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Petitioner James immediately directed his bank to stop payment on the $3,596.42 check payable to Northwest Motors. The bank dishonored the check on September 5, 1984. Petitioner immediately wrote Mr. Campbell a letter informing him that he had stopped payment because he was dissatisfied with the delay and with the cost of the repairs. He included in that letter another check payable to Northwest in the amount of $2,000. Northwest sent a "Notice of Sale/Chattel Lien", claiming $5,000 was owed. On January 25, 1985, Northwest sent Petitioner a notice of dishonor on the $3,596.42 check. When Petitioner did not pay, Northwest then filed this action against the Jameses to recover on the dishonored check.

The matter was submitted to mandatory arbitration in July 1985. The arbitrator awarded Northwest $3,029.30, with an award of $2,200 for attorneys' fees, for a total of $5,229.30. On October 25, 1985, Petitioner James offered $3,500 as settlement. Northwest rejected his offer.

Petitioner James appealed the arbitration award to the King County Superior Court and proceeded to trial de novo. The Honorable Nancy Ann Holman determined that Northwest had violated the Automotive Repair Act (RCW 46.71) and that Northwest was entitled only to the $2,500 that Petitioner James originally agreed to pay, less a $100 offset for automobile rental costs. The court determined that Petitioner James was justified in issuing a stop payment order on the check and that he was not liable to Northwest for attorneys' fees. The trial court awarded Petitioner James attorneys' fees in the amount of $4,989.80.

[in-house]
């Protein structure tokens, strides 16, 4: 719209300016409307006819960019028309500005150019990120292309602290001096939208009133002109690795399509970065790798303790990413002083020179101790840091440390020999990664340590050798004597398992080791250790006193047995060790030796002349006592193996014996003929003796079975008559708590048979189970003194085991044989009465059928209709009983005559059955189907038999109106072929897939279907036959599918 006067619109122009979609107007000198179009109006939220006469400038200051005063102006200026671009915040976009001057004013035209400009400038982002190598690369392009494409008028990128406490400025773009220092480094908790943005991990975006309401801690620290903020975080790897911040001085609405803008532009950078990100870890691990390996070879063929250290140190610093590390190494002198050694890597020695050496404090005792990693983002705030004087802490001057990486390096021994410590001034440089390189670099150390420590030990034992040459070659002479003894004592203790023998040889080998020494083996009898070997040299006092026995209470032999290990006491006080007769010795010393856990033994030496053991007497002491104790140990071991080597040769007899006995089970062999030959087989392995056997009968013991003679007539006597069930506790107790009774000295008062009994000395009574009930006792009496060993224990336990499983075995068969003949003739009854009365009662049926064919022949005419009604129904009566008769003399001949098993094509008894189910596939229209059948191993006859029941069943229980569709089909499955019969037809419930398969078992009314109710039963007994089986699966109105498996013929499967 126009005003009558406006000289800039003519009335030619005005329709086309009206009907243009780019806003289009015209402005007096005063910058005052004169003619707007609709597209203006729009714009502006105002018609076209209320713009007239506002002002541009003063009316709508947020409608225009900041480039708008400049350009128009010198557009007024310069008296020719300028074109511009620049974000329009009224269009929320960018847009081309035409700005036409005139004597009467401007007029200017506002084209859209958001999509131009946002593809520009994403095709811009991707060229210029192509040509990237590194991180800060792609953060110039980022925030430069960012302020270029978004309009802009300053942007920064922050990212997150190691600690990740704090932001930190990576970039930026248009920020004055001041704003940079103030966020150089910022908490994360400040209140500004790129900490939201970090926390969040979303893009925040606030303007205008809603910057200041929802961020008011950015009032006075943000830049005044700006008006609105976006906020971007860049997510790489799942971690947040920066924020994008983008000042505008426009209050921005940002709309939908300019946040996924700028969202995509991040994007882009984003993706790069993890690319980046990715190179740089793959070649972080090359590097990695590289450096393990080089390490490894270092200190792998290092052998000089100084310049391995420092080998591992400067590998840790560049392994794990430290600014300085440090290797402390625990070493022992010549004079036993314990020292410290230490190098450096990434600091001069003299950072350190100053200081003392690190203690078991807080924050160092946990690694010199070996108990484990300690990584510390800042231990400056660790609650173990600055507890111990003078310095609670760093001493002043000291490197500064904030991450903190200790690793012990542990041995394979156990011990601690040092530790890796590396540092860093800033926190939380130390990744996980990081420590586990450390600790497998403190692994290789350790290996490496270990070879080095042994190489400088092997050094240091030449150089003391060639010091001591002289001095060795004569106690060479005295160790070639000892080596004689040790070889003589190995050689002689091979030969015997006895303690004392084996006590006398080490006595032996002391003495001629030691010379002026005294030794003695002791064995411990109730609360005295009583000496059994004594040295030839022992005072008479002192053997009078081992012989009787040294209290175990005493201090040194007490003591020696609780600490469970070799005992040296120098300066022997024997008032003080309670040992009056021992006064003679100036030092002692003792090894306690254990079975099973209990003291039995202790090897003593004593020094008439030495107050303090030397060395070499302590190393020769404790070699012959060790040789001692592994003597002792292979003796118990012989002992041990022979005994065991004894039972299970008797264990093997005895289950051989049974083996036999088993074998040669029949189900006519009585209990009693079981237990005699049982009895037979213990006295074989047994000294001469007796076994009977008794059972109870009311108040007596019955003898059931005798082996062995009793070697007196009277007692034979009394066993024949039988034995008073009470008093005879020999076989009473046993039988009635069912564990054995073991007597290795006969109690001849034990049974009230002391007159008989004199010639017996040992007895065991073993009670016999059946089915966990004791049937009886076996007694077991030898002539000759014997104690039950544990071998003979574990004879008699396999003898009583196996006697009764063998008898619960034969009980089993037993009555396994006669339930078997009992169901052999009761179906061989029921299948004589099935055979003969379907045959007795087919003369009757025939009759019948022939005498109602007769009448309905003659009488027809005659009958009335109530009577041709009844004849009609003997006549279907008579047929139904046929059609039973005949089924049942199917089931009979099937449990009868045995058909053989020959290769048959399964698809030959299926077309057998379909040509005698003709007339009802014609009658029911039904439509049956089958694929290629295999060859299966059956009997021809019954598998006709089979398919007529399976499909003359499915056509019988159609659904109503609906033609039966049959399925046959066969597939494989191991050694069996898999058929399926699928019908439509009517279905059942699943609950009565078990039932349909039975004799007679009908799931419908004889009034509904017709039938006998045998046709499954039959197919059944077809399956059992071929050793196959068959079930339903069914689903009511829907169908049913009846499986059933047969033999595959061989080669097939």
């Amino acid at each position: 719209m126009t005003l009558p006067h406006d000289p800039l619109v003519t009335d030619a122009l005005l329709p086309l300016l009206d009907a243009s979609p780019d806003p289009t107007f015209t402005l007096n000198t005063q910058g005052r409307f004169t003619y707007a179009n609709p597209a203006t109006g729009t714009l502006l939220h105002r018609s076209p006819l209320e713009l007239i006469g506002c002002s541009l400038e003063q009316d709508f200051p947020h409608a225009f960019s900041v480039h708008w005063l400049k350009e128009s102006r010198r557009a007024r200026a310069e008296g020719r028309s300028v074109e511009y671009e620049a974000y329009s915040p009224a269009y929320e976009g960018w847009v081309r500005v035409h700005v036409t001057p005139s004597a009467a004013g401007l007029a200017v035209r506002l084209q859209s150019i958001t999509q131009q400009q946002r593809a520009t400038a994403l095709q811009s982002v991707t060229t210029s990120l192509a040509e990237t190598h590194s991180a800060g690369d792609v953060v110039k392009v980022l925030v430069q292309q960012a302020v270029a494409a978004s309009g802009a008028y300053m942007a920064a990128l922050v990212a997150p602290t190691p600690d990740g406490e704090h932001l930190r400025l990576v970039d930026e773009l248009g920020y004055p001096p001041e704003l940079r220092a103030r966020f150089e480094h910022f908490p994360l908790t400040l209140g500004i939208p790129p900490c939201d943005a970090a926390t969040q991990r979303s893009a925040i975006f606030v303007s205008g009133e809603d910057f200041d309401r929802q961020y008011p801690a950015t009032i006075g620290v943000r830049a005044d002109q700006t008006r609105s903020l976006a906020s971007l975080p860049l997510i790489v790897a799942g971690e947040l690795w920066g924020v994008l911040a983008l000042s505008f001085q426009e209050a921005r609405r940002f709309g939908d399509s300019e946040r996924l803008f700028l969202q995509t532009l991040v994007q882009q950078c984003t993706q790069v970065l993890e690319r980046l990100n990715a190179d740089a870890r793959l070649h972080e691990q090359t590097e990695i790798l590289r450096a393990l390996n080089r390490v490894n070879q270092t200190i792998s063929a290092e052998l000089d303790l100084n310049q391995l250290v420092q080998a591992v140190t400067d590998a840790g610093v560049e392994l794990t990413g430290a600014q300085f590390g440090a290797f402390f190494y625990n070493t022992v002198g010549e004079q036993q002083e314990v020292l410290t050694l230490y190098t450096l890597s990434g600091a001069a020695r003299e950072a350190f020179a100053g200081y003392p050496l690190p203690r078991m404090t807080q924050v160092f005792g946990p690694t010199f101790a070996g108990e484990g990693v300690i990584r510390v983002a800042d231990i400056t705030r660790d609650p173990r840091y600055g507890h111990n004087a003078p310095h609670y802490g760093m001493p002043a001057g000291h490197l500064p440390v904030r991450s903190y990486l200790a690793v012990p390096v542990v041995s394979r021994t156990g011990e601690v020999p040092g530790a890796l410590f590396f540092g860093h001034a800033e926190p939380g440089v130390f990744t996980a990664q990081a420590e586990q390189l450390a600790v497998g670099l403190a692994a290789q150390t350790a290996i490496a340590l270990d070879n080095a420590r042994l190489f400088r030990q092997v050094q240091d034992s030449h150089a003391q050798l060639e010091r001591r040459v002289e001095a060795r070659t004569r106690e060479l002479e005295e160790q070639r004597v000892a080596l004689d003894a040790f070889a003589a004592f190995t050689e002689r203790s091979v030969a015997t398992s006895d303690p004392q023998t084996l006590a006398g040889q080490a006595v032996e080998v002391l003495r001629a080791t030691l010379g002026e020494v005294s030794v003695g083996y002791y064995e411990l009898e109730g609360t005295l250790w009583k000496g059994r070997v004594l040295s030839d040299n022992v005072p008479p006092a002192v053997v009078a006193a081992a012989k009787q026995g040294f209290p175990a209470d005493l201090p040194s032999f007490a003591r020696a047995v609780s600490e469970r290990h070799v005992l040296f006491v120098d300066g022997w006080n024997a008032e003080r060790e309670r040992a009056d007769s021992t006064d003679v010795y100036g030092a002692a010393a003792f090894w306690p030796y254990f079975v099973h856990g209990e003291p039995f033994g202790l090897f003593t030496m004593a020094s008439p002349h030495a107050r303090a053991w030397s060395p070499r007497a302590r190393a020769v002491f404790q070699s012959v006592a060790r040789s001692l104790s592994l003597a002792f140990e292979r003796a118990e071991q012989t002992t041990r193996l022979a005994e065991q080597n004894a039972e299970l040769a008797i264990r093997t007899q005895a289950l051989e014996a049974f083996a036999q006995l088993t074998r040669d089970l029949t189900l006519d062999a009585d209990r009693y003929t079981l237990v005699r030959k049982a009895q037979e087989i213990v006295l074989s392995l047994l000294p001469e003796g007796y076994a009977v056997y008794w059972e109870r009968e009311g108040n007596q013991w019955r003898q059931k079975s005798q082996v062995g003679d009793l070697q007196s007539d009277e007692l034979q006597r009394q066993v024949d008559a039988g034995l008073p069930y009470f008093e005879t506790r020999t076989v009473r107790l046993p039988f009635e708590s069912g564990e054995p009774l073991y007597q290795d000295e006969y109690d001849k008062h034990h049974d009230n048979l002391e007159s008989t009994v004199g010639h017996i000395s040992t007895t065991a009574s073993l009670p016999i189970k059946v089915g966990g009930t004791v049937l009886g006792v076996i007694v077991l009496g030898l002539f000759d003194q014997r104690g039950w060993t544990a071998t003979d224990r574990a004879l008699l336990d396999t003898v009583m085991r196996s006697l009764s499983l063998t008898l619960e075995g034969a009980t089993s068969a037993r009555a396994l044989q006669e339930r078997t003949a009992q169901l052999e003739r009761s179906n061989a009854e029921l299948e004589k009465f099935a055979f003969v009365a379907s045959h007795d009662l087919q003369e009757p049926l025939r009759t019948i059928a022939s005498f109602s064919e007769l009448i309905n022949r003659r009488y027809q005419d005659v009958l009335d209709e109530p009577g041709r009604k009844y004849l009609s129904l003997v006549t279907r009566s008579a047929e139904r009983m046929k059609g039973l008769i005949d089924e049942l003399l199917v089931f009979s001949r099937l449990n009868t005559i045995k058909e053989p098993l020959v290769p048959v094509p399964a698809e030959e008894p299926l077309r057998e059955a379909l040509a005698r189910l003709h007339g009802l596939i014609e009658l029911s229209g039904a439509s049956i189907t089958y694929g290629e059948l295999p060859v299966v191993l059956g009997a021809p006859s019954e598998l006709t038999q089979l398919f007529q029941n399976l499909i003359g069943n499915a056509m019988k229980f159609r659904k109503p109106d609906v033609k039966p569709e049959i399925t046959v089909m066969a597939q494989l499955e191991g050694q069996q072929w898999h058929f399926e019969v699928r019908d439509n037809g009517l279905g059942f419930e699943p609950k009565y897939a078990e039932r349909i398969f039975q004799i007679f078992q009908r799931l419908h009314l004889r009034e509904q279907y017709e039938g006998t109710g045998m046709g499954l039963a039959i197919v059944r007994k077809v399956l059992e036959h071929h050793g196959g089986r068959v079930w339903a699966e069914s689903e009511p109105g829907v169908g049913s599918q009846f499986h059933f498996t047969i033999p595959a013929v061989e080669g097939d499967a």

The Court of Appeals, Division One, on March 26, 1990, reversed the trial court and remanded the case for proceedings consistent with its opinion. The Honorable Susan R. Agid, writing pro tempore for the court, concluded that Petitioner James had not been justified in stopping payment on the check for $3,596.42 because the check constituted an "account stated". The court held that Petitioner was liable for the amount written on the check and for attorneys' fees, damages, and collection costs pursuant to RCW 62A.3-

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515(1). The Court of Appeals also reversed the trial court's award of attorneys' fees.

The question presented on this appeal is whether the Court of...